Posted on May 17, 2011 · Posted in TBI Voices
This entry is part 11 of 12 in the series Ian

Brain Injury and Coma: Ian Part Eleven

In the world of journalism as in the world of law, the interviewer is only supposed to ask the questions, not answer them. But this is the internet and it can be anything we want it to be. The end of my interview with his parents was to follow the traditional model about their thoughts on brain injury and coma and what they would like others in their situation to know:

Gordon Johnson: Is there anything else you want to add to the other moms and dads who might see this whose child has just had a serious brain injury and coma and what they can do to handle it better and expect it better, expect what, what to expect?

Dad: Work with, work with them as best you can. Don’t discourage them. Put ideas in. Try to help them. Questions that he came up with and comes up with yet today you just kind of throw – he’s asks a question that’s fine. Throw another question to, to let him answer the question himself. And sometimes that seems to work. So the only thing I could do.

Gordon Johnson: Anything you want to add regarding have to deal with a child with brain injury and coma?

Mom: Well like I said when I go over there three times a week when he tells me “I try”. And I told him, I said Ian it’s not just try. Do. You have to do. Try and do it don’t just use the try thing. And I said if you need something that I can help you with or dad can, maybe one of your friends can, but you need someone to back you up on some things and you don’t always want to accept that. And you don’t like criticism. And sometimes the only way you can learn is you got to be criticized for some things in a nice way so that you can correct it and grow. But after he had in therapy he didn’t no more.

Gordon Johnson: When was the last time he had therapy for his brain injury and coma?

Mom: Oh I think he was in therapy for maybe six months to maybe a year almost. And once he didn’t have to go to the hospital and, and work with his hands to make them stronger or his brain to remember things and things like this, or just small tasks, he stopped doing them. It isn’t because you can’t do them you just decided maybe you won’t, you won’t really be able to continue unless somebody was there telling you, you have to.

Gordon Johnson: Do you think he would benefit from getting another six months of therapy for his brain injury and coma?

Mom: I don’t know if, I don’t know if therapy, if therapy is the right thing but in some, some manner a little outside help from other than family. I think sometimes you respond better.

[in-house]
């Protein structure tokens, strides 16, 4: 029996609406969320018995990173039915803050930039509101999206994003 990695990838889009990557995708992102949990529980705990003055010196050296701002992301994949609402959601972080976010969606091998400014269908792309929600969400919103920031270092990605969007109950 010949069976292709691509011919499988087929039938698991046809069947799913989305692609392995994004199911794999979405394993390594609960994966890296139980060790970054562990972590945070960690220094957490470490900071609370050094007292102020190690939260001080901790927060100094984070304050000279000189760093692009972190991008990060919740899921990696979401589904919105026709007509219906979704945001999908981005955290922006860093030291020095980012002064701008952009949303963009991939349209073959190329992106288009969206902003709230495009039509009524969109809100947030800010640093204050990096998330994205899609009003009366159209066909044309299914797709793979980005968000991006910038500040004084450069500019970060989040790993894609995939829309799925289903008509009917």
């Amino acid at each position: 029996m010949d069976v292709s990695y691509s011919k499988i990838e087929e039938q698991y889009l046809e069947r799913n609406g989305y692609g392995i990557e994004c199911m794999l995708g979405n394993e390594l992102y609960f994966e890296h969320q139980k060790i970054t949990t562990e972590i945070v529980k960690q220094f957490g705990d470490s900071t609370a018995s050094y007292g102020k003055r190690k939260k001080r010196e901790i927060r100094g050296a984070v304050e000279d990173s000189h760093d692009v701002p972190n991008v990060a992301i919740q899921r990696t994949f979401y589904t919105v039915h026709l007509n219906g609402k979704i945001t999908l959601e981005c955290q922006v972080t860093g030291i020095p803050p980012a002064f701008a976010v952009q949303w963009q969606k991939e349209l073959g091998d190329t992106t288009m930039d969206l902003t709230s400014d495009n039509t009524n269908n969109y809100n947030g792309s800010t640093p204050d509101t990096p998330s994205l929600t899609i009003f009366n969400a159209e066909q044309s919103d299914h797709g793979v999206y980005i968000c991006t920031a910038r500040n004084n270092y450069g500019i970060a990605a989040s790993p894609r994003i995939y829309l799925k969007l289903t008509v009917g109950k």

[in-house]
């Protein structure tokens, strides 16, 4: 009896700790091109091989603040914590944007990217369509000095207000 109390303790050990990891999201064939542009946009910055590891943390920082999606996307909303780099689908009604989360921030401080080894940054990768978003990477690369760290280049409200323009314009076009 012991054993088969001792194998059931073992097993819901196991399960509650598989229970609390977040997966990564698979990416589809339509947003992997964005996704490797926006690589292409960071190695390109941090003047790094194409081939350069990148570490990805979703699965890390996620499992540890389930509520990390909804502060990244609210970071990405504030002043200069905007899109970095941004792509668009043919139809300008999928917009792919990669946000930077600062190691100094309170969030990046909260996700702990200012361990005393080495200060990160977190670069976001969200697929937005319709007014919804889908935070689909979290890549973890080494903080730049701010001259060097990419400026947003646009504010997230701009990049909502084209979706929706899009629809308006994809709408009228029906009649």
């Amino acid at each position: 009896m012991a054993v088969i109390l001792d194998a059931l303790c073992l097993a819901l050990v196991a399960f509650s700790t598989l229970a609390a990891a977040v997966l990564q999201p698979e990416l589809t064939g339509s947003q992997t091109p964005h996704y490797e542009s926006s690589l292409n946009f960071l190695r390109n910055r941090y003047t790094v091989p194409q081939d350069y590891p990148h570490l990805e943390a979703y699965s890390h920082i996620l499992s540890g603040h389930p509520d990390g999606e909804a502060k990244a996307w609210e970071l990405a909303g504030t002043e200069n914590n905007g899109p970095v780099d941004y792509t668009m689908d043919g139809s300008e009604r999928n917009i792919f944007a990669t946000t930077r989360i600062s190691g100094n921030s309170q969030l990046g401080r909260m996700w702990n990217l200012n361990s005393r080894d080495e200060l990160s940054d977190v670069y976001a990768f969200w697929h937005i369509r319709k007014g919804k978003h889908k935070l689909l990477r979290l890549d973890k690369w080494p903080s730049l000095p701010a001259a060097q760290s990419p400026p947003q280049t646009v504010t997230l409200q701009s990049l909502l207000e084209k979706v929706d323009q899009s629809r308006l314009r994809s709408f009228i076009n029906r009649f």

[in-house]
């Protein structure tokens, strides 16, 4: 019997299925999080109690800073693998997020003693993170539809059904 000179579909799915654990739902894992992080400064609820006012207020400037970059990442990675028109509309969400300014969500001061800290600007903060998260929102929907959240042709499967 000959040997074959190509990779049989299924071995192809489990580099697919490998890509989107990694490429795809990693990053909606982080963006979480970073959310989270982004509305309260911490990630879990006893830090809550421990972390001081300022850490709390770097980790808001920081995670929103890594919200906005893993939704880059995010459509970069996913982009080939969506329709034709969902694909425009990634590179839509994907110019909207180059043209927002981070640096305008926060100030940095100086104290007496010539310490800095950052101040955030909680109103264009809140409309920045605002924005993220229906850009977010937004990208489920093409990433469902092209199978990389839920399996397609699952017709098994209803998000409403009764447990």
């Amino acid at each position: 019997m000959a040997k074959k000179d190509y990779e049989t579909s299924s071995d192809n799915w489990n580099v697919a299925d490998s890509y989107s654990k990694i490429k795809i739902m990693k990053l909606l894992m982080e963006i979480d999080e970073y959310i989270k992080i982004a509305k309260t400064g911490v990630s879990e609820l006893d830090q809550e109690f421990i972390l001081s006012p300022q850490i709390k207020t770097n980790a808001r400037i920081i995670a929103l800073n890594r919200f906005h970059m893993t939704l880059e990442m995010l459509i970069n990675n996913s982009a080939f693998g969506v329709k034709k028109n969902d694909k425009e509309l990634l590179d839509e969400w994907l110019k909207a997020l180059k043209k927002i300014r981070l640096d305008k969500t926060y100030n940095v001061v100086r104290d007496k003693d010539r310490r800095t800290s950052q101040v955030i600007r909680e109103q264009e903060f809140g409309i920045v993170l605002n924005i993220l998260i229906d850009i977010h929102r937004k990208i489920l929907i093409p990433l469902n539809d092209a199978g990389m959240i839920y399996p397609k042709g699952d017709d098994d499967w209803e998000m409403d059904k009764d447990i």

But then instead of following the format of an interview, a deposition, conversation broke out.

Dad: What do you think of the idea of anger management therapy? Is there such a thing and is it possible to do?

Gordon Johnson: The obvious problem is that managing the anger of brain-injured person is different – than managing typical problems. Although there’s always an overlap between normal bad behavior and abnormal neuro-behavior.

Mom: It is. Yeah.

Gordon Johnson: That may be because there is some neurological cause than some other than we consider to be normal bad behavior. But it is a very different process too. (Learning for a brain injury and coma survivor) takes longer and takes more reinforcement.

And some of the ways in which we motivate people to change their behavior just aren’t going to work with someone with a severe brain injury and coma because of the motivation changes. Motivation does change and it is harder.

So if you went to the classic anger management class where they send someone who beat up his wife it’s not going to do anything. A trained brain injury and coma counselor, working with the family, with the wife, with the kids may be able to make a difference but you just can’t send them to an anger management class. That’s probably going to make him angrier.

Dad: So you’re suggesting with the brain injury to, it should be a family, a family affair to have meetings rather than just him?

Gordon Johnson: He is an adult. He has freedom of choice. And, and he wasn’t one of those people who probably when he was 25 liked to be told what to do.

Mom: Exactly.

Gordon Johnson: And that person is still there but unfortunately the person who used to decide what to do is having a hard time making those decisions because of his brain injury and coma. So you can’t force him to do anything. But if the family isn’t there for him and there isn’t some other alternative like the church or something for him to make up for it, it’s going to be real hard.

I’m lawyer, I’m not a doctor but I see these things day after day in the people we represent. The more that you can understand the more you can still be mom and dad and, and to degree he may take it better from you than he does his wife.

Mom: Exactly.

Ian Concludes in Part Twelve – On Doctors and Friends After Severe TBI

About the Author

Attorney Gordon S. Johnson, Jr.
Past Chair Traumatic Brain Injury Litigation Group, American Association of Justice :: 800-992-9447